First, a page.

There are hundreds of aid workers in Gaza. This narrow piece of land is so poor that most of the population relies on some kind of aid.
Aid workers also have their own stories about what happened in Gaza - stories that many people don't get to hear. They are Gazans too, and they also have to deal with losing loved ones and finding their homes destroyed, yet must still find the strength to help others.
My colleague Maali Turk, 33, is one such aid worker. I remember during the first days of the bombing when I met Maali at the Al-Shifa Hospital. He looked confused and worried. I asked him what the matter was. He told me he had been to the mortuary to see if he could find his brother.
Unfortunately, Maali found his brother in the evening buried under some rubble - he was dead.
Just three days later, Maali was out helping people with first aid. He was also at the hospital volunteering to help with casualties.
He told me that he imagined all the injured who were coming into the hospital as being his brother. This pushed him to exert all his efforts in helping whoever he could.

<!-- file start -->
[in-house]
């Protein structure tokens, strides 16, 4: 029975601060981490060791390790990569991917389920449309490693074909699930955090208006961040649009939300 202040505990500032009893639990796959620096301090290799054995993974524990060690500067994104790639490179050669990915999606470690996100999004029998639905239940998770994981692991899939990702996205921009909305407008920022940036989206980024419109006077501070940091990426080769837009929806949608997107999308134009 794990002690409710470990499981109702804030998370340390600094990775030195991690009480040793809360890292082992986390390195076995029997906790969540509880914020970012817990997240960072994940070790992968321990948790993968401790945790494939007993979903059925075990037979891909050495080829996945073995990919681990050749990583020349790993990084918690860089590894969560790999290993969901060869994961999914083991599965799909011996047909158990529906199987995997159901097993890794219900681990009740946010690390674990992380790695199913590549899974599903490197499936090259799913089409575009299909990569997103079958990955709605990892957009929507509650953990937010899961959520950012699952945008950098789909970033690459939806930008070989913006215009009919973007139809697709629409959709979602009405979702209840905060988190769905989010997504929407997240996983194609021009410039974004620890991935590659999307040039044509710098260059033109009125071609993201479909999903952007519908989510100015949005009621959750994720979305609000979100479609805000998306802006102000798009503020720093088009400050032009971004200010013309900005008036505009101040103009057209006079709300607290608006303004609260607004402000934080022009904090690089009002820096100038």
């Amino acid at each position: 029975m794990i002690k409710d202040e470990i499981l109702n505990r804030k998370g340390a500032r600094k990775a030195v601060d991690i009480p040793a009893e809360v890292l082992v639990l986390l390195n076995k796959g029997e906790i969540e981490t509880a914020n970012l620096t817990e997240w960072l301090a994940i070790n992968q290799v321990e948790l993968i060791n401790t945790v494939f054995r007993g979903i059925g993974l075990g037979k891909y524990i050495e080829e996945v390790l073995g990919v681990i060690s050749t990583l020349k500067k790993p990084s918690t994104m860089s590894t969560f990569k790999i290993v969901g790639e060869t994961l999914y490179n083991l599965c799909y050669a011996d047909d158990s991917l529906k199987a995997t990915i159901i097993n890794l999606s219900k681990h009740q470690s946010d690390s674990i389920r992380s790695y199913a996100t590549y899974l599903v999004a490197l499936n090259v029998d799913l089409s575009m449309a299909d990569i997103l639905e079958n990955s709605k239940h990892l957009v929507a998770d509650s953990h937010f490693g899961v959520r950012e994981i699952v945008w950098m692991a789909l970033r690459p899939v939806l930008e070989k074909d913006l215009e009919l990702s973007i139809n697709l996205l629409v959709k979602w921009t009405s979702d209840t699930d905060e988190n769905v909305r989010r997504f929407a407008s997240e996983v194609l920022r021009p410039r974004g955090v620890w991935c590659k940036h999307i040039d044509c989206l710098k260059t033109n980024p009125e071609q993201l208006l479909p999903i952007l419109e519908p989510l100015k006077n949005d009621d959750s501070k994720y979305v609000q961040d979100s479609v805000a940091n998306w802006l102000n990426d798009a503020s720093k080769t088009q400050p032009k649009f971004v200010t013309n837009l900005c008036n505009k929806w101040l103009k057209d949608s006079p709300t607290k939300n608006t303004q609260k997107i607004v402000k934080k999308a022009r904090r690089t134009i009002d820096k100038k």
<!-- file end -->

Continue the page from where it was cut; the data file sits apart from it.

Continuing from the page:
Maali told me about 13-year-old Amira. She had come into the hospital having lost a lot of blood.
She had lost her father and two brothers when her home was hit by a missile.
Amira was also injured - she managed to crawl into her neighbour's house and hide there. She spent two days there bleeding, in fact she was slowly bleeding to death.
Luckily for Amira, her neighbour returned to the house to check on its state and found Amira and got her to hospital. She survived despite her injuries.
Each time I go out with Maali, he tells me a new story, something he has seen or somebody he has helped. He somehow manages to put his feelings to one side and gets on with his job. And so do hundreds of other aid workers in Gaza.
There were more explosions today - we are praying that things don't escalate to the horror that we were forced to endure over the past month.